"They are disrespectful toward each other, it's hard for them to get along. (There are) problems with breaking and stealing."
"There is a lack of persistence, (the kids) give up on the process because of poor products."
"(The kids) are off task and have disruptive outbursts due to lack of understanding the process."
"They talk when I talk, even 'good' kids."
"They don't listen, they're distracted and have a lack of respect for the teacher."
These are statements from Alabama art teachers in schools where over 75% of students qualify for free or reduced price lunch. For the past month, I have been investigating what differences there might be in classroom management challenges for teachers who find themselves serving a variety of student cultures, specifically those in high poverty.
This is the third of a series of five articles on the subject. (Part I in this series of articles addressed the fact that many art teachers serve in schools with high numbers of students suffering from poverty - you can see several "income maps" of the country and of Alabama here. The second article illustrated that higher poverty levels as well as a student's age had a direct correlation with classroom management difficulties. Parts IV and V will address how we can be proactive, not reactive, in these challenging situations and I hope to provide some specific strategies for teachers.)
At the top of this post is a chart showing the behavior concerns reported by art teachers here in Alabama who completed the "Culture Survey" on March 13, 2015. At the bottom of this post is the same information, but simplified to show the most common concerns for all teachers. Also, I asked my colleagues several questions related to school culture, the survey results of which are posted below. Finally, I have a list created by education expert Eric Jensen that outlines behavior issues specific to impoverished children.
Teachers were asked whether or not their students valued education (are academics given respect in the school culture?)
Teachers were also asked whether or not their students laughed when others were disciplined:
Teachers were asked, " What do you consider to be the most prevalent behavior issue in your classes?"
How Poverty Effects Classroom Engagement, by Eric Jensen:
- "When students experience poor nutrition and diminished health practices, it's harder for them to listen, concentrate, and learn."
- "Kids from low-income families are less likely to know the words a teacher uses in class or the words that appear in reading material. When children aren't familiar with words, they don't want to read, often tune out, or feel like school is not for them. Also, many students don't want to risk looking stupid (especially to their peers), so they won't participate in class."
- "If students think failure or low performance is likely, they'll probably not bother to try. Similarly, if they think they aren't smart enough and can't succeed, they'll probably not put out any effort."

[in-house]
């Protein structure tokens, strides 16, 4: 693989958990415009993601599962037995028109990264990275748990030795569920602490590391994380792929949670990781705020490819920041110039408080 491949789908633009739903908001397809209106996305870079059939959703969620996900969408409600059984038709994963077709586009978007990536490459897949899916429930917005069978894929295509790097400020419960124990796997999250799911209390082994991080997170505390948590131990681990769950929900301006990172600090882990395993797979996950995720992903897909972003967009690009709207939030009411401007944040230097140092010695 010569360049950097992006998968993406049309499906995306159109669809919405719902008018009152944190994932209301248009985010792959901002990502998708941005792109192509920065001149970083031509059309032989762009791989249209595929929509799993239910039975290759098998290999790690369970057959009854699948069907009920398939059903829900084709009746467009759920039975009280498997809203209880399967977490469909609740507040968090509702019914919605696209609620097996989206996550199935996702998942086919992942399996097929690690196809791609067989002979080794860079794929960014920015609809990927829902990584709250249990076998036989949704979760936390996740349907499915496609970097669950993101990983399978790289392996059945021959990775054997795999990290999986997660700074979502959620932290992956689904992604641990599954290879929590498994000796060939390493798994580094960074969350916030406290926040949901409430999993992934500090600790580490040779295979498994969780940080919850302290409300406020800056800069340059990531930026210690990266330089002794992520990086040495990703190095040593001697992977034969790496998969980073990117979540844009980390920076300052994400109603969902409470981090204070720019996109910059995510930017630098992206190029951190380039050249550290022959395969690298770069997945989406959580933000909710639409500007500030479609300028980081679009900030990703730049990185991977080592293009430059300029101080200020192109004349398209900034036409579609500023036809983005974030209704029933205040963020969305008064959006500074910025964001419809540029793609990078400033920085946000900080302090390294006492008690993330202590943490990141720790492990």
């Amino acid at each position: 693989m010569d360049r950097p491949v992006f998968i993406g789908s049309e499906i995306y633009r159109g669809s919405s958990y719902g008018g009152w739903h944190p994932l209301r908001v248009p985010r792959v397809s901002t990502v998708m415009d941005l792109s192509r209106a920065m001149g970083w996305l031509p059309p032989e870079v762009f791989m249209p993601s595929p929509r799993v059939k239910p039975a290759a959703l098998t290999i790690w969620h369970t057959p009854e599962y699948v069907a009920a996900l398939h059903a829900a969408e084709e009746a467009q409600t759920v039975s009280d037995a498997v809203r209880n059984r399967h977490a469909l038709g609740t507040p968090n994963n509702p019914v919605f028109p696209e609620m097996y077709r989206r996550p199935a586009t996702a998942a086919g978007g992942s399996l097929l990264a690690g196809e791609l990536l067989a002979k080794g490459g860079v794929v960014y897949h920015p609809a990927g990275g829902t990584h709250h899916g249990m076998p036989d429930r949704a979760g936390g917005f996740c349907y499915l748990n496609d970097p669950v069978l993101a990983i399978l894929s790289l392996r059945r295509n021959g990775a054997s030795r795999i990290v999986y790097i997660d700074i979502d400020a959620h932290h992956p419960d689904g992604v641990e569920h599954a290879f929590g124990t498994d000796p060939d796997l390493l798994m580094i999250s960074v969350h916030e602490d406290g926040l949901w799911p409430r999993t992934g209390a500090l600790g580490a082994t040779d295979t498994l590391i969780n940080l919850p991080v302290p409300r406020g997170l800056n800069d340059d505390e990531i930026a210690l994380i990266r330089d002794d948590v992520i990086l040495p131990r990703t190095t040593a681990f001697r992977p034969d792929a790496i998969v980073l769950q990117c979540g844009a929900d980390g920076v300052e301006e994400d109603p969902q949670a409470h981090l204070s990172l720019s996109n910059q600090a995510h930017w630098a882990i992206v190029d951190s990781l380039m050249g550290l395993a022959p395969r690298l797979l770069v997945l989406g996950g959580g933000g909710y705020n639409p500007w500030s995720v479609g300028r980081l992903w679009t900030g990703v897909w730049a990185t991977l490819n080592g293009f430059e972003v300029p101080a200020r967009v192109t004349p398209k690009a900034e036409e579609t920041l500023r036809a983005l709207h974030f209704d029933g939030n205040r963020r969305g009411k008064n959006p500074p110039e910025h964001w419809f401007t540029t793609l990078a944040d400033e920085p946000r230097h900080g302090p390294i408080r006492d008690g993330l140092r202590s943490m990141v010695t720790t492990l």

- "Many children who struggle cognitively either act out (exhibit problem behavior) or shut down (show learned helplessness)."
- "Classroom misbehaviors are likely because many children simply do not have the at-home stability or repertoire of necessary social-emotional responses for school. Students are more likely to be impulsive, use inappropriate language, and act disrespectful—until you teach them more appropriate social and emotional responses."
- "Distressed children typically exhibit one of two behaviors: angry 'in your face' assertiveness or disconnected 'leave me alone' passivity. To the uninformed, the student may appear to be either out of control, showing an attitude, or lazy. But those behaviors are actually symptoms of stress disorders—and distress influences many behaviors that influence engagement."
- "The more aggressive behaviors include talking back to the teacher, getting in the teacher's face, using inappropriate body language, and making inappropriate facial expressions. The more passive behaviors include failing to respond to questions or requests, exhibiting passivity, slumping or slouching, and disconnecting from peers or academic work."
This chart below summarizes the prevalence of all behavior issues reported:
"High-poverty schools are those where 76–100 percent of students are eligible for FRPL (free or reduced price lunch) and low-poverty schools are those where 0–25 percent of students are eligible." http://nces.ed.gov/programs/coe/analysis/2010-index.asp
school demographics from the following websites:
Surveyed teachers serve:
8 rural schools, varying levels of poverty, from 30% - 50%
24 suburban schools, varying levels of poverty, from 0% - 76%
7 urban schools, all high poverty, from 76% - 95%
"Part III: The Culture of Poverty - How Student Behavior is Effected" by Mrs. Anna Nichols
To Be Continued in "Part IV: Never Let 'Em See You Sweat," next week..........................